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Integration of geospatial multi-mode transportation Systems in Kuala Lumpur

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2014 IOP Conf. Ser.: Earth Environ. Sci. 20 012027
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7th IGRSM International Remote Sensing & GIS Conference and Exhibition
IOP Publishing
IOP Conf. Series: Earth and Environmental Science 20 (2014) 012027
doi:10.1088/1755-1315/20/1/012027

Integration of geospatial multi-mode transportation systems


in Kuala Lumpur
1

M A Ismail, 2 M N Said

Department of Geoinformation, Faculty of Geoinformation and Real Estate,


Universiti Teknologi Malaysia, 81310 UTM Skudai, Johor, Malaysia
Email: 1 azizolismail@gmail.com,

m.nor@utm.my

Abstract. Public transportation serves people with mobility and accessibility to workplace s,
health facilities, community resources, and recreational areas across the country. Development
in the application of Geographical Information Systems (GIS) to transportation problems
represents one of the most important areas of GIS-technology today. To show the importance
of GIS network analysis, this paper highlights the determination of the optimal path between
two or more destinations based on multi-mode concepts. The abstract connector is introduced
in this research as an approach to integrate urban public transportation in Kuala Lumpur,
Malaysia including facilities such as Light Rapid Transit (LRT), Keretapi Tanah Melayu
(KTM) Komuter, Express Rail Link (ERL), KL Monorail, road driving as well as pedestrian
modes into a single intelligent data model. To assist such analysis, ArcGISs Network Analyst
functions are used whereby the final output includes the total distance, total travelled time,
directional maps produced to find the quickest, shortest paths, and closest facilities based on
either time or distance impedance for multi-mode route analysis.

1. Introduction
An efficient transportation network can stimulate economic transformation, physical development and
improve mobility. Urban areas are populated by over half the worlds population and are anticipated to
witness most of the population growth in the next forty years [1]. With an increasing population, the
demand for transportation will also increase [2]. In certain location such as urban areas, human
mobility usually happens over a multi-mode transportation network. People tend to use more than one
mode of transportation to arrive at a particular destination due to many reasons. Accordingly, when
analyzing transportation systems people should not simply consider each mode of transport separately
but should look at it as a multi-mode transportation systems with relationships and dynamics between
components. Moreover, each mode of transport has its weaknesses and strengths and by using a
combination of modes potentially can cancel their negatives out, offering an advanced platform for
more flexible, efficient, sustainable and reliable transportation [3].
There are works done beyond the urban territories such as reported by Frederic S et al., [4] who
highlighted the development of databases regarding territories where multi-mode transport systems are
being established, all around the world. These databases are not only to be used for integrated mobility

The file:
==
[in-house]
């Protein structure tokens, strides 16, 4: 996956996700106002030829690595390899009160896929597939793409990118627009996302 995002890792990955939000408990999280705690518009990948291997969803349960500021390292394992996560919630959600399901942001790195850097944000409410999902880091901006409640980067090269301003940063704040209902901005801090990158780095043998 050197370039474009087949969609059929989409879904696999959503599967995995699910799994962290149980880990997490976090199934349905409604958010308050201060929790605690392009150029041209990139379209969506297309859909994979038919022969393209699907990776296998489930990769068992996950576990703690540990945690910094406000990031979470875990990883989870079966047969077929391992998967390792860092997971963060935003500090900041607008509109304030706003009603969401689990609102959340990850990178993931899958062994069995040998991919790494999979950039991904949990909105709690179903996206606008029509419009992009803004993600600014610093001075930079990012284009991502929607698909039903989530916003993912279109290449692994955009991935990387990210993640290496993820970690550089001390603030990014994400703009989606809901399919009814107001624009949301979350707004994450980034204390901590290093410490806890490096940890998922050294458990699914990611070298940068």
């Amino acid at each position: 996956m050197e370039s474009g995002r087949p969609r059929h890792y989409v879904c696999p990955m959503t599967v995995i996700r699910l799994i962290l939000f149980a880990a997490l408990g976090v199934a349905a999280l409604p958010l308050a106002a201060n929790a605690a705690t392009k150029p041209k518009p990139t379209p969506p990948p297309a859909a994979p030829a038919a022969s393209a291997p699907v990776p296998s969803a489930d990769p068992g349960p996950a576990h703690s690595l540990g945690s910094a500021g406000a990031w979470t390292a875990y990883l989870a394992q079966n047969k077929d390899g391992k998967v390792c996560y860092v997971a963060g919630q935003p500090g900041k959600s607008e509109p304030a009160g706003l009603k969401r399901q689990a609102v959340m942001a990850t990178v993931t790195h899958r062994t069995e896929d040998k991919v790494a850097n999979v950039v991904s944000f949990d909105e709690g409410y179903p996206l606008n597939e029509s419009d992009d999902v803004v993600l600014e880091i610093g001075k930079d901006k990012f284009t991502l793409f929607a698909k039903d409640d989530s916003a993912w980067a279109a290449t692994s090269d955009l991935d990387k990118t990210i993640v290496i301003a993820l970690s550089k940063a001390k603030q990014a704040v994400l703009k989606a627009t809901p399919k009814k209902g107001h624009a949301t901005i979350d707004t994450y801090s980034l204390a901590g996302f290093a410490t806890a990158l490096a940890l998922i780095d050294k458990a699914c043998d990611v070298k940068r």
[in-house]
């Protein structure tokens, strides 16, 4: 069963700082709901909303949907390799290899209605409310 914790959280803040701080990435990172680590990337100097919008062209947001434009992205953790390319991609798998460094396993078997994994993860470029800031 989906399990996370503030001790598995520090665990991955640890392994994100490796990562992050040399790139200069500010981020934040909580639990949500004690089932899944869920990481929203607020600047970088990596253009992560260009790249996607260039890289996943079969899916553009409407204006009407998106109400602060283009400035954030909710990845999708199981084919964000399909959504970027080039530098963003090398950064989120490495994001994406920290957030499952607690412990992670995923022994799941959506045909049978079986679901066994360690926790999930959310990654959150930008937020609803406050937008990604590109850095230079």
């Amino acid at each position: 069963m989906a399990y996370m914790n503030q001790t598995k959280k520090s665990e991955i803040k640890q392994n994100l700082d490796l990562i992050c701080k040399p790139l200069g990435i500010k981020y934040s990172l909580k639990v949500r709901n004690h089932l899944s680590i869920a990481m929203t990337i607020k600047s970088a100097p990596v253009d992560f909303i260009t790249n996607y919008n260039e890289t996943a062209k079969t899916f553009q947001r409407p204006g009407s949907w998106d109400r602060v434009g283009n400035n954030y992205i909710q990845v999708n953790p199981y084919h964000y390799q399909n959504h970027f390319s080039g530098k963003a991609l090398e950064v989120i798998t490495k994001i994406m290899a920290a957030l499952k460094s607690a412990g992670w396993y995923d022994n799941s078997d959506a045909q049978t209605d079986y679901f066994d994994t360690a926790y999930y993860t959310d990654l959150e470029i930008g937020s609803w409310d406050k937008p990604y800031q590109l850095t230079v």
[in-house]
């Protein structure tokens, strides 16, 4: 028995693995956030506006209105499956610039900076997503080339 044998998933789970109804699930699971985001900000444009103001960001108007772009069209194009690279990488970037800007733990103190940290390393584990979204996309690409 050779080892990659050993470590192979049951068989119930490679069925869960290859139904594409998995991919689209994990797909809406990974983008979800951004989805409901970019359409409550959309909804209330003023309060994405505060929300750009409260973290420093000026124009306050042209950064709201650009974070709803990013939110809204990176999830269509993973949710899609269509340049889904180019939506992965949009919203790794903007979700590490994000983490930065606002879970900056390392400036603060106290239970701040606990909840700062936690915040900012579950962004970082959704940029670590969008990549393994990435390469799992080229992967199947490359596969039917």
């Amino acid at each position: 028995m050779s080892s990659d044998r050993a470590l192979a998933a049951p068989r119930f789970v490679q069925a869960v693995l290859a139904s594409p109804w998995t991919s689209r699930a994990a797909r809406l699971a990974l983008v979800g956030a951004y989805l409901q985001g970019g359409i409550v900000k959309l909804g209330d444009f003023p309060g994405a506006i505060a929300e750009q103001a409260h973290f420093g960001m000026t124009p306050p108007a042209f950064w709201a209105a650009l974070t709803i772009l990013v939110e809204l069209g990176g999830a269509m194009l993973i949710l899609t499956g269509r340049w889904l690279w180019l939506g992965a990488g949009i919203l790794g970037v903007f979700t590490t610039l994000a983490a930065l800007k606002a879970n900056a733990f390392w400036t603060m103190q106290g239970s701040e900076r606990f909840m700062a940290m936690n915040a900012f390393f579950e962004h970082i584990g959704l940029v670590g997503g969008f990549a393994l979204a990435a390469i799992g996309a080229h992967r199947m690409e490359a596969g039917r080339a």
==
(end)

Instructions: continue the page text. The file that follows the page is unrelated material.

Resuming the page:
information services, but also for new analysis to improve the global multi-mode transportation over a
territory. In fact, transportation planners and decision-makers are increasingly considering multi-mode
transportation strategies to support sustainable transportation associated with urban development [5]

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1

7th IGRSM International Remote Sensing & GIS Conference and Exhibition
IOP Publishing
IOP Conf. Series: Earth and Environmental Science 20 (2014) 012027
doi:10.1088/1755-1315/20/1/012027

[6]. This is of a particular importance when more people are getting mobile with the availability of
new public transportation options that connects the routes.
In Malaysia, mainly in Kuala Lumpur, the network becomes more complex and complicated.
Common transportation features that can be observed include multi-layer highways and major roads
with many intersections. In fact, urban public transportation such as Light Rapid Transit (LRT),
Kereta api Tanah Melayu (KTM) Komuter, Express Rail Link (ERL), and Monorail exist to boost
economic development in Kuala Lumpur. Currently, public transportation that operates within Klang
Valley area is managed by various separate companies. For instance, RapidKL operates on LRT which
consist of two lines namely Kelana Jaya Line and Ampang Line. RapidKL is also in charge of the KL
Monorail. Kereta api Tanah Melayu Berhad (KTMB) on the other hand operates on KTM Komuter,
while Express Rail Link Sdn Bhd operates on ERL. However, none of these network lines lie on the
same platform as each other, for example KL Monorail line is not connected physically with any other
line.
Determination of an optimal path within a highly complex transportation network is not an easy
task, especially for those who are unfamiliar with the local transportation system. Users might get
confused when travelling from one place to another. Integration of multi-mode transportation systems
would not only ease travellers transfer from origin to destination, but also make their journey a more
enjoyable [7] and less stressful experience. Complicated network of route systems requires critical
analysis which can only be realized with the implementation of GIS to improve the movement of
people. Moreover, they are not integrated, i.e. they exist as separated systems.
Even though some of well-known route planning systems (see Figure 1) are making efforts to
integrate more transportation modes, it is unfortunately performed totally separated for each mode i.e.
one mode at a time. In fact, several problems have been identified for route determination of Kuala
Lumpur area using Google Maps such as lack of or missing pedestrian paths. The combination of
modes is not logic, and the pinpoints of origin-destination are not snapped precisely. This can lead to